Generally speaking, the creation of a joint tenancy (including tenancy by the entirety) with right of survivorship in real property by a couple when one of the spouses is NOT a US citizen will not constitute a taxable gift at the time the tenancy is formed. Later however, a gift can occur. This will happen if the property is later severed into tenants-in-common, or if that property is sold and the non-US citizen spouse receives more than his or her pro rata share of the sales proceeds attributable to the consideration he or she provided upon purchase/improvement of the property.
By way of simple example, let’s pretend that Meghan and Prince Harry are married. Meghan uses significant money she earned from “Suits” and she alone provides all of the funds to purchase an apartment in some exotic location, naming Prince Harry as joint tenant with right of survivorship. Under the US tax rules, no gift is created at that time. Later, the property is sold and Harry takes half the sales proceeds. At that time, the gift is treated as made by Meghan to Harry, and a taxable gift will result if the proceeds taken by Harry exceed the permissible “super annual” exclusion for gifts to non-US citizen spouses. As such, Meghan may have US Gift tax liability at this time. On account of this rule, record-keeping will be critical to the dual-national couple. Accurate records must be maintained “tracing” the consideration provided by each spouse toward the property.
Other Assets (Bank and Brokerage Accounts)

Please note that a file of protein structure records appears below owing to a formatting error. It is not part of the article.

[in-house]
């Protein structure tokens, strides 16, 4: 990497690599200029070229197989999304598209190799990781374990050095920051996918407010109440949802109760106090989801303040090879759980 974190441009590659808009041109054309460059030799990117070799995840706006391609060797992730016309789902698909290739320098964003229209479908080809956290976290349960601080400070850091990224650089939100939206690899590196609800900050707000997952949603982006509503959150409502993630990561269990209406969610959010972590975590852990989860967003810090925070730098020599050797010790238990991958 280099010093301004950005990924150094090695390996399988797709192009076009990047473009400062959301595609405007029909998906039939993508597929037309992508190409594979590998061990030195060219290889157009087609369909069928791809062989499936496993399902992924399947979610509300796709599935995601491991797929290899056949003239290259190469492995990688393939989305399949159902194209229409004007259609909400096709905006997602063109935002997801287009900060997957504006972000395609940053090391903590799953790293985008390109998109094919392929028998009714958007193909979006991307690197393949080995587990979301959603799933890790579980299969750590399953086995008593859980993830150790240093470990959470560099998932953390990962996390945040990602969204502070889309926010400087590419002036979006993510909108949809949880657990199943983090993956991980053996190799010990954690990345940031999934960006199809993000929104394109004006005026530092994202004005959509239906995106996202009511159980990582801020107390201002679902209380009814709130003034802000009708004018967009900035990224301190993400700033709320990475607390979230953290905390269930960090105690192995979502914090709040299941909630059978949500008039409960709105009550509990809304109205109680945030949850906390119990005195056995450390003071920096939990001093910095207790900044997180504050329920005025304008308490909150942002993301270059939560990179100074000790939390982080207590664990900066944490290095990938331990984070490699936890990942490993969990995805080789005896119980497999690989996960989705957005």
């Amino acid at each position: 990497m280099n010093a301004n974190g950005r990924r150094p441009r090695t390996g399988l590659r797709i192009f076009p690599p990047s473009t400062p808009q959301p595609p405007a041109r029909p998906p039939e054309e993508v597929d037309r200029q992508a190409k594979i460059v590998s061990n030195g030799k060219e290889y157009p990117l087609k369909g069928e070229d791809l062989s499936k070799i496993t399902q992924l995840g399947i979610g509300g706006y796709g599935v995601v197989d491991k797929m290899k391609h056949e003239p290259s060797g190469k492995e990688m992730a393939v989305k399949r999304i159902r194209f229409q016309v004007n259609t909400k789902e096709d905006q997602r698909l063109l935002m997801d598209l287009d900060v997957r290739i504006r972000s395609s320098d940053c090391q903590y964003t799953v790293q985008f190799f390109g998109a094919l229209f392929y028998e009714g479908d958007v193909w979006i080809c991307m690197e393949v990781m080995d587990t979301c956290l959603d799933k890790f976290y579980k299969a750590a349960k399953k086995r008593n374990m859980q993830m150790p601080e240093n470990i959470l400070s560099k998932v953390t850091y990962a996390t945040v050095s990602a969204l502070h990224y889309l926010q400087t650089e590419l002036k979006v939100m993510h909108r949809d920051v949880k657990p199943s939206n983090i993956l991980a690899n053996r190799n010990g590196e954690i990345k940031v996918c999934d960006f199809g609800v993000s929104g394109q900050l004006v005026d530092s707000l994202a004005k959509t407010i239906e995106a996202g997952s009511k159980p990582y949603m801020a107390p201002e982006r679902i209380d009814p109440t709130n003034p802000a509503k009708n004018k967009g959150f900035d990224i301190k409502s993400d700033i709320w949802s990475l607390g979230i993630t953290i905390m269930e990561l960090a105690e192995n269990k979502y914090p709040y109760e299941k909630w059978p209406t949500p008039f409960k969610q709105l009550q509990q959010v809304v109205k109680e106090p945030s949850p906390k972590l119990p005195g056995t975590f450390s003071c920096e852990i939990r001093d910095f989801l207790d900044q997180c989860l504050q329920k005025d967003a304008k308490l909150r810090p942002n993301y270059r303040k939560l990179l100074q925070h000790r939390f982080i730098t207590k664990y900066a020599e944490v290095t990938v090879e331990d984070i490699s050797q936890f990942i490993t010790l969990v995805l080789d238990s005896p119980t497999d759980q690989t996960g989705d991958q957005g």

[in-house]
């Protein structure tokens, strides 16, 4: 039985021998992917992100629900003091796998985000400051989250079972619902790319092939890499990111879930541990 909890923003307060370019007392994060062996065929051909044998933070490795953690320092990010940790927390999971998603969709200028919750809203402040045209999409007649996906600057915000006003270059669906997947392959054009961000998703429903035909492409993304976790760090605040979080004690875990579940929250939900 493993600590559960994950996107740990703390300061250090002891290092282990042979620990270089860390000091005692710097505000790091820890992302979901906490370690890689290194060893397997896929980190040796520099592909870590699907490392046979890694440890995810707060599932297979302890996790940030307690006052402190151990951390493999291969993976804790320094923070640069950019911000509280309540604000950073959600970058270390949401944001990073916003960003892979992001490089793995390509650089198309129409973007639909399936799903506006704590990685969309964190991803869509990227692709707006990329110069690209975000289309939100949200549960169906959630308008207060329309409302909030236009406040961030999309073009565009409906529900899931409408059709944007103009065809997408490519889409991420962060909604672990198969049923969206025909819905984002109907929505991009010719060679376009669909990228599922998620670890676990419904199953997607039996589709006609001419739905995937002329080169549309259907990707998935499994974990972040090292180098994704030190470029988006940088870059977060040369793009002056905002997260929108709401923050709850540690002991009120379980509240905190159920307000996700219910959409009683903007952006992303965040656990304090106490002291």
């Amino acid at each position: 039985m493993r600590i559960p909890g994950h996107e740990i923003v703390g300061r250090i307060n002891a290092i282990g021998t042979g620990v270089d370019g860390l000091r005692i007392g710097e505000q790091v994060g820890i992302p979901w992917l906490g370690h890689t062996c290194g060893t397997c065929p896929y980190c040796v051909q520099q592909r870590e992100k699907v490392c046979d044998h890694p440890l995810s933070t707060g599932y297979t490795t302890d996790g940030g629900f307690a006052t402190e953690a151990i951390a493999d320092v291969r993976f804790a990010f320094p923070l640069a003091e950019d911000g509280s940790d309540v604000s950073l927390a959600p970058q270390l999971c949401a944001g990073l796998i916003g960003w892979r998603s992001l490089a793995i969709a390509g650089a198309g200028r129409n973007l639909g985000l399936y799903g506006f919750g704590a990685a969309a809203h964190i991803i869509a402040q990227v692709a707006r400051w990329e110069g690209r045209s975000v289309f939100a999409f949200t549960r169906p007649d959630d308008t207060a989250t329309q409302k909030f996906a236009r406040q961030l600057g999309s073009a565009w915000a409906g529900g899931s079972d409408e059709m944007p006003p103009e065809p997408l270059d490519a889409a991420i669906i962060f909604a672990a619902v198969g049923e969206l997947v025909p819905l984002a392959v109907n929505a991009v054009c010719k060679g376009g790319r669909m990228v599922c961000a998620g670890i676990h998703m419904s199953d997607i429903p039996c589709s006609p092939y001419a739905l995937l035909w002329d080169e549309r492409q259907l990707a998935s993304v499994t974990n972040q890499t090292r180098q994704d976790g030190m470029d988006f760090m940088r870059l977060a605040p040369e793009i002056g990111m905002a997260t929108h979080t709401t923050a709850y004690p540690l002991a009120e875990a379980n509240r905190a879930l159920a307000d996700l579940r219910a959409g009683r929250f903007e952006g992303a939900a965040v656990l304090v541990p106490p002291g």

Although some practitioners disagree, in my view, the creation of a joint bank or investment account by the US/non-US citizen married couple similarly may not always result in a taxable gift at the time the account is created. This is a far more complicated analysis and will involve examination of various factors, including local law. The gift may occur (along with all the tax consequences) when the account is terminated and one spouse takes an amount greater than the pro rata portion he or she contributed; or prior to termination of the account, when one spouse withdraws or takes from the account an amount that exceeds the pro rata portion of the account that he or she contributed (without any obligation to the other spouse to account for the excess).
Mixed nationality spouses often need professional tax help when they have jointly held accounts – what if the US spouse is expatriating? Does s/he own half the value of the accounts when determining the USD 2 million net worth test? Should the US spouse have been reporting half the investment income from these accounts all along on her US income tax returns? We can help you sort out such messy questions.
Joint property ownership with a US and non-US spouse can easily become a very tangled web, with frightening tax implications. While you may love your spouse, the best advice may be to make sure you KISS – Keep It Separate Sweetheart! This advice is especially important for Meghan and Harry if Meghan will eventually relinquish her US citizenship, but that is another story, perhaps to come in the future.
My next blog post will cover the nuances of the US Estate tax rules for jointly held property by the US/non-US citizen married couple.